This article previously appeared in The Charleston Chronicle June 24, 2019.
Americans’ need for competent and ethical financial advice continues to grow, but the population of professionals who can provide such advice is shrinking.
At the same time, the demographics of wealth in the U.S. are shifting. The average net worth of African American families increased by 30 percent from 2013 to 2016, according to the Federal Reserve. Women now control more than one-third of wealth in the country, according to The Boston Consulting Group. And an “InvestmentNews” report found the top-fifth of Latinos, or more than 2.1 million households, have an average wealth of more than $400,000.
Not reflecting these changes, however, are the demographics of today’s financial planning workforce. Less than one-fourth of the more than 84,000 Certified Financial Planner (CFP) professionals are women, and only 3.6 percent are Black or Latino.
The gap between the current state of the financial planning profession and what is needed in this shifting landscape presents big career opportunities for aspiring CFP professionals, particularly female and minority candidates.
“We need more financial planners,” says Brittney Castro, a Los Angeles-based Latina CFP professional. “It’s such a great career. You’re helping people with their money, you make good money, and you have ultimate freedom over your time. That’s a win-win-win.”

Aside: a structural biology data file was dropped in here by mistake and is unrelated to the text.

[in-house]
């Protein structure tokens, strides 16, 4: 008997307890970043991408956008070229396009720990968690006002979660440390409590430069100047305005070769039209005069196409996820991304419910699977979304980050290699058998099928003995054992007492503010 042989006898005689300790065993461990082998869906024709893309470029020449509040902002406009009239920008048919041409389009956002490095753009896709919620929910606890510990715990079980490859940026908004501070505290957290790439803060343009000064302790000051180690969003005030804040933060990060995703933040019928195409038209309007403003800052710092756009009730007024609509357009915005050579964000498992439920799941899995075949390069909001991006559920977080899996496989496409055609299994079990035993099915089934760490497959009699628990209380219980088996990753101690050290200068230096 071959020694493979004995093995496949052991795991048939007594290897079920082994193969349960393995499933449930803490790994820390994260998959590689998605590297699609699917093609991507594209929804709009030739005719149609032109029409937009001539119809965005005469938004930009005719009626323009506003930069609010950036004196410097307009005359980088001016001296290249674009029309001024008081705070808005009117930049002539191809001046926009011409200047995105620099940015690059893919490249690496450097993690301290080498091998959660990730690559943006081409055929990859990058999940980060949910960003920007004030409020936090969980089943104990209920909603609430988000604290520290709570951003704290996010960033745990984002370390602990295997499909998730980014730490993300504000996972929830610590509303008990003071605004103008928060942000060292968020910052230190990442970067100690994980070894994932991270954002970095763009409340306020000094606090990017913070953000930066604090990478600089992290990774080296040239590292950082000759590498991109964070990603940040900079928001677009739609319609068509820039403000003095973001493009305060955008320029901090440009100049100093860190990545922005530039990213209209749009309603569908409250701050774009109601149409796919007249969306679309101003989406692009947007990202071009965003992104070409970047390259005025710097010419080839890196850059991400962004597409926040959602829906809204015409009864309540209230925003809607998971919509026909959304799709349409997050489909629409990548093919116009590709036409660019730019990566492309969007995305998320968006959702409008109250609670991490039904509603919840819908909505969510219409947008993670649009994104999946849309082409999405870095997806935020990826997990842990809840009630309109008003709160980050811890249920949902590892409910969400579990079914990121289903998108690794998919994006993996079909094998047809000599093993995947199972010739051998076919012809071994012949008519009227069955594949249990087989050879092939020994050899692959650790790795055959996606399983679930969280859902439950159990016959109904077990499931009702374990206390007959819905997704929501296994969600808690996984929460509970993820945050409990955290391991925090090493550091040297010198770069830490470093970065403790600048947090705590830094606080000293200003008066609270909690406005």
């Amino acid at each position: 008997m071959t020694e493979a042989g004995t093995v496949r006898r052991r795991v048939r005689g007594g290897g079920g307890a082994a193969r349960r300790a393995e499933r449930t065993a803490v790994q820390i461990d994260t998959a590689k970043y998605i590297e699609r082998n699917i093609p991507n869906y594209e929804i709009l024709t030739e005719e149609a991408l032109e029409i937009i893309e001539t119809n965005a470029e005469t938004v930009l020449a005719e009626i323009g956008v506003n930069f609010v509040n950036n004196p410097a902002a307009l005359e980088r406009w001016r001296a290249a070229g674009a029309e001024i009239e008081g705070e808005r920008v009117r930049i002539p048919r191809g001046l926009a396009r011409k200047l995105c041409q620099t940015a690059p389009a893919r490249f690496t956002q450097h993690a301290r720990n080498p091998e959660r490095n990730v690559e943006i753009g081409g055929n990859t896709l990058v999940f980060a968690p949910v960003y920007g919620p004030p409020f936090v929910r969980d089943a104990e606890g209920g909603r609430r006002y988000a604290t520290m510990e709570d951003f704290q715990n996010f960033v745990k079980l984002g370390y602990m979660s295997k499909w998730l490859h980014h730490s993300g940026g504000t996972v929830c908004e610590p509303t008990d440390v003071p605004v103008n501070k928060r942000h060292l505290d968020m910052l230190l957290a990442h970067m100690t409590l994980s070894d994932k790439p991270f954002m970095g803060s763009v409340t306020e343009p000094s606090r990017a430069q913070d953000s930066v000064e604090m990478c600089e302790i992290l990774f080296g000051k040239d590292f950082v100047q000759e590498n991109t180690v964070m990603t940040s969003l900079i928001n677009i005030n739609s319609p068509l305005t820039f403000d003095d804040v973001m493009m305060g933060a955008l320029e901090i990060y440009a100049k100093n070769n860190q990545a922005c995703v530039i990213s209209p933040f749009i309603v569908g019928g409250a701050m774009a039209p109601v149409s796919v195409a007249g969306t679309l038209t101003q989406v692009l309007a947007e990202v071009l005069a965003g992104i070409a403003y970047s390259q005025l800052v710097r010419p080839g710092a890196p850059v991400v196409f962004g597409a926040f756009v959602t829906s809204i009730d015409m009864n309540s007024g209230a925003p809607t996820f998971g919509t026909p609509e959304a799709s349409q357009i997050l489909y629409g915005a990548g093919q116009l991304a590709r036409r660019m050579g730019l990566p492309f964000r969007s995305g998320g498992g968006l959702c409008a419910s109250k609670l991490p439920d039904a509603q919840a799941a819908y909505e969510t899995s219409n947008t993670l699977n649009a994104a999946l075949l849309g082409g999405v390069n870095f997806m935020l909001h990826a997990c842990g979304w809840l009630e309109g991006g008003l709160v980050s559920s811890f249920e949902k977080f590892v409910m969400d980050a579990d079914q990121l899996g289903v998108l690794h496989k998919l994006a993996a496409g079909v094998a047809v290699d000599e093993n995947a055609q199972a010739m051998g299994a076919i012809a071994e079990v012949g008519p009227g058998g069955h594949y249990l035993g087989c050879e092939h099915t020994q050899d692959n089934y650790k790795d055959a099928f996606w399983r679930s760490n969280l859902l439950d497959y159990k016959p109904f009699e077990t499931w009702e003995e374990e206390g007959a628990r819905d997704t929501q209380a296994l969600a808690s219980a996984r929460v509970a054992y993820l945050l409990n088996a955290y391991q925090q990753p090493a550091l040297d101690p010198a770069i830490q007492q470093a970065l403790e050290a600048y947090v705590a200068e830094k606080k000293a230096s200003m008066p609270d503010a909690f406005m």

Financial planners earn a median pay of $89,000, according to the Bureau of Labor Statistics, which also projects that job opportunities within the financial advisory industry are expected to grow by 15 percent between 2016 and 2026. This means CFP professionals can enjoy lucrative careers with long-term opportunity and room for growth, all while helping others.
The ways in which diverse financial professionals benefit their communities is multifaceted, according to Justin Sullivan, CFP, an African American investment advisor for a wealth management company in Atlanta. Giving back is a central part of the work, he says, whether through formal financial planning services or simple conversations with people in the community. “I think we take for granted what people know, especially when you talk about groups that have not historically been exposed to wealth.”
Becoming a CFP professional also provides opportunities to serve as a mentor for future generations of financial planners and encourage even greater diversity in the profession. “There are not many of us — women of color — who are financial planners, so I have a responsibility,” says Rianka Dorsainvil, a CFP professional in Washington, D.C. “I have to volunteer and raise my hand for leadership positions so other women of color can say, ‘I see her in me, so I can do that too.’”
Today’s CFP professionals take pride in meeting the growing need for financial advice, helping people in their community achieve their financial goals, and making a positive difference in their clients’ lives.